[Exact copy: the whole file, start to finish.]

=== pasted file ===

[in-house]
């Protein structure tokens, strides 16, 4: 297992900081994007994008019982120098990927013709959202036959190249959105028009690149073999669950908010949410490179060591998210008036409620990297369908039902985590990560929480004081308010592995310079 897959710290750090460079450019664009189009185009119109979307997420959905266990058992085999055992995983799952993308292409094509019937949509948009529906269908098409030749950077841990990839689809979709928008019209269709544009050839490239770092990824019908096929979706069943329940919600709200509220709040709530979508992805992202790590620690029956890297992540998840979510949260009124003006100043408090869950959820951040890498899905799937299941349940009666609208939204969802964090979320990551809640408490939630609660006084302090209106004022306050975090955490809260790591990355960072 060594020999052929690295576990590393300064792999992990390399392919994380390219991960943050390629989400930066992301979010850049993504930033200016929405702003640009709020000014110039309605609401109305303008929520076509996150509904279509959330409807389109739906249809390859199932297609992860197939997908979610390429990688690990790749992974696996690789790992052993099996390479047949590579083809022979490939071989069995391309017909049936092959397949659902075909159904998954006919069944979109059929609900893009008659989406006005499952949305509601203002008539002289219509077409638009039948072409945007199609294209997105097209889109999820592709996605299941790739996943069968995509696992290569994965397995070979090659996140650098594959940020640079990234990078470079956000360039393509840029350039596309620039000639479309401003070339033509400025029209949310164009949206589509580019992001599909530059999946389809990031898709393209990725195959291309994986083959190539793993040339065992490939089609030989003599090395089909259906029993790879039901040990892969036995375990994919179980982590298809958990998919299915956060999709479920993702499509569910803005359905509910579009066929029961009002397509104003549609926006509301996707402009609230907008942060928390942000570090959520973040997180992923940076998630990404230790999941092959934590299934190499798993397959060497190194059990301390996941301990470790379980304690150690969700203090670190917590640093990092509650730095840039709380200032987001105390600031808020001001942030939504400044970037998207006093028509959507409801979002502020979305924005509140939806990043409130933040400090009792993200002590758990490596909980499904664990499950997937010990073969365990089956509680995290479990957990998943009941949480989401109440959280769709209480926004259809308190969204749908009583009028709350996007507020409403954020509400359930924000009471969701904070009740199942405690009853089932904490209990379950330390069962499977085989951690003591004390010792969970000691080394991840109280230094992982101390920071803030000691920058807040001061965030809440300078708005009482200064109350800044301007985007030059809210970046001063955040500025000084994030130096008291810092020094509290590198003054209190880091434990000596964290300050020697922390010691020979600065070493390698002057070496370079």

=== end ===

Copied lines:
[in-house]
């Protein structure tokens, strides 16, 4: 297992900081994007994008019982120098990927013709959202036959190249959105028009690149073999669950908010949410490179060591998210008036409620990297369908039902985590990560929480004081308010592995310079 897959710290750090460079450019664009189009185009119109979307997420959905266990058992085999055992995983799952993308292409094509019937949509948009529906269908098409030749950077841990990839689809979709928008019209269709544009050839490239770092990824019908096929979706069943329940919600709200509220709040709530979508992805992202790590620690029956890297992540998840979510949260009124003006100043408090869950959820951040890498899905799937299941349940009666609208939204969802964090979320990551809640408490939630609660006084302090209106004022306050975090955490809260790591990355960072 060594020999052929690295576990590393300064792999992990390399392919994380390219991960943050390629989400930066992301979010850049993504930033200016929405702003640009709020000014110039309605609401109305303008929520076509996150509904279509959330409807389109739906249809390859199932297609992860197939997908979610390429990688690990790749992974696996690789790992052993099996390479047949590579083809022979490939071989069995391309017909049936092959397949659902075909159904998954006919069944979109059929609900893009008659989406006005499952949305509601203002008539002289219509077409638009039948072409945007199609294209997105097209889109999820592709996605299941790739996943069968995509696992290569994965397995070979090659996140650098594959940020640079990234990078470079956000360039393509840029350039596309620039000639479309401003070339033509400025029209949310164009949206589509580019992001599909530059999946389809990031898709393209990725195959291309994986083959190539793993040339065992490939089609030989003599090395089909259906029993790879039901040990892969036995375990994919179980982590298809958990998919299915956060999709479920993702499509569910803005359905509910579009066929029961009002397509104003549609926006509301996707402009609230907008942060928390942000570090959520973040997180992923940076998630990404230790999941092959934590299934190499798993397959060497190194059990301390996941301990470790379980304690150690969700203090670190917590640093990092509650730095840039709380200032987001105390600031808020001001942030939504400044970037998207006093028509959507409801979002502020979305924005509140939806990043409130933040400090009792993200002590758990490596909980499904664990499950997937010990073969365990089956509680995290479990957990998943009941949480989401109440959280769709209480926004259809308190969204749908009583009028709350996007507020409403954020509400359930924000009471969701904070009740199942405690009853089932904490209990379950330390069962499977085989951690003591004390010792969970000691080394991840109280230094992982101390920071803030000691920058807040001061965030809440300078708005009482200064109350800044301007985007030059809210970046001063955040500025000084994030130096008291810092020094509290590198003054209190880091434990000596964290300050020697922390010691020979600065070493390698002057070496370079």